The procession began with a mass held in a church in Nogales and then the marchers walked through the city toward the Dennis DeConcini Port of Entry where they turned and walked along the border fence, finally reaching the site where Elena Rodriguez died. There, they lined up nine mock coffins and held a vigil for those killed.
"They can't keep killing our kids," said Gabriela Elena Lopez, an English teacher in Sonora and one of Elena Rodriguez's aunts. "They're killing our future here, just for being on the street."
Jesus Castro Romo came to the procession in a wheelchair, the result of a November 2010 altercation with a Border Patrol agent. Shot in the stomach, Castro Romo cannot work to feed his family, which includes five children, and he suffers from debilitating pain.
Castro Romo sued the agency over his shooting in July, arguing that his shooting was excessive.
The agent who shot him, Abel Canales, argued that he fired because Castro Romo was holding a rock, however, in September the U.S. Attorney's office declined to charge Castro Romo with assault on a federal officer.
"It would be difficult, if not impossible, to prove that Castro Romo had the requisite intent to commit a forcible assault. It is clear that he never threw a rock," wrote Assistant U.S. Attorney David Brooks.
Thus far, there are at least nine other lawsuits against the agency of the use-of-force deaths since 2010, including several filed after the 5th Circuit Court of Appeals ruled in July that people in Mexico can sue Border Patrol agents for cross-border shootings.
The ruling found that the family of Sergio Adrian Hernandez Guereca had the right to sue Border Patrol agent Jesus Mesa Jr., who fired across the border and killed the 15-year-old in Juarez, Mexico, in 2010.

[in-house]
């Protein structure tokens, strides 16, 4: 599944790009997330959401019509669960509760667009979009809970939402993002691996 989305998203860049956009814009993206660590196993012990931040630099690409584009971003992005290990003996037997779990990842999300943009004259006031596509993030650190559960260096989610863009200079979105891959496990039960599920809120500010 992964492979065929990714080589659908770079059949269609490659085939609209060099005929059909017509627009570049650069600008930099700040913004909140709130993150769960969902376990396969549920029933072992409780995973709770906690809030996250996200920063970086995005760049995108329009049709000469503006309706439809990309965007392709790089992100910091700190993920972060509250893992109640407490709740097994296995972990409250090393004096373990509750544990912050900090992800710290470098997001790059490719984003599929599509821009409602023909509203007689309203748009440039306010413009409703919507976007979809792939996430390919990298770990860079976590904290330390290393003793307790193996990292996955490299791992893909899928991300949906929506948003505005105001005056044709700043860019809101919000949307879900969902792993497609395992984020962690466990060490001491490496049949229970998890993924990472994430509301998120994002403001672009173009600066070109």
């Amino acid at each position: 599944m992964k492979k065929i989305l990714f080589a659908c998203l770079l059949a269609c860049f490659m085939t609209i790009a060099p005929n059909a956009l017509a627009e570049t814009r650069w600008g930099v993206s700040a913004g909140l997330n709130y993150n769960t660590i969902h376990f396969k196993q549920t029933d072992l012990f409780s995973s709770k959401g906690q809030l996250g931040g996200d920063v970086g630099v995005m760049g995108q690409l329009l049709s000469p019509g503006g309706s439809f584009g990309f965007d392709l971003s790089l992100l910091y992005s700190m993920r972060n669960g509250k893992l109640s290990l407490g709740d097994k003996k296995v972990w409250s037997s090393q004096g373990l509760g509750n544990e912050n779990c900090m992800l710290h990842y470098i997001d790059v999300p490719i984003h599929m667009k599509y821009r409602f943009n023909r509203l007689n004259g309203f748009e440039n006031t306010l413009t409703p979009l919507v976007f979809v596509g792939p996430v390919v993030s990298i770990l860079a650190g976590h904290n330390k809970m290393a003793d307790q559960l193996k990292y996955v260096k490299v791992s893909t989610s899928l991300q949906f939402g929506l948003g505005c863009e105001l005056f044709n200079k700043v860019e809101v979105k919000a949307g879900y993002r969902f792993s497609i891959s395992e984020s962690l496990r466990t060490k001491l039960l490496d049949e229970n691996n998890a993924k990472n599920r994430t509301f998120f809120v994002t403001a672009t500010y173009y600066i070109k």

Mesa claimed he was surrounded when he fired the shot across the border, hitting Hernandez Guereca in the face after he peeked around the pillar of a train trestle. However, cellphone videos made during the incident showed that Mesa's claims were largely untrue.
In a 2-1 decision, the court harshly criticized the actions of the agent.
"If ever a case could be said to present an official abuse of power so arbitrary as to shock the conscience, the Appellants have alleged it here," stated the court's ruling.
At the march, Maria Guadalupe Guereca held a black and white photo of her son, Sergio.
"We won't stop," she said. "We will find some justice in this."
In May, Border Patrol responded by releasing a report the agency had commissioned in 2013, which was highly critical of the use of force by agents.
The 21-page report by the Police Executive Research Forum, a nonprofit research and policy organization, cited a "lack of diligence" with regard to investigations, and a "no-harm, no-foul" approach that lead to "tacit approval of bad practices."
The report also questioned the agency's seriousness with regard to deadly force incidents, writing: "It is not clear that CBP consistently and thoroughly reviews all use of deadly force incidents."
"Too many cases do not appear to meet the test of objective reasonableness with regard to the use of deadly force," the report said.
The release of the report was part of an effort to make the agency more transparent, said Commissioner R. Gil Kerlikowske at that time.
However, in an August interview with Center for Investigative Reporting, the former head of internal affairs James F. Tomsheck, accused the agency of trying to change or distort facts to make fatal shootings appear less controversial. Tomsheck was removed from his post in June, but remains with the agency.
In the last month, the agency has announced that agents at a training facility in New Mexico would be testing body-cameras and in March the agency rewrote its own use-of-force guidelines.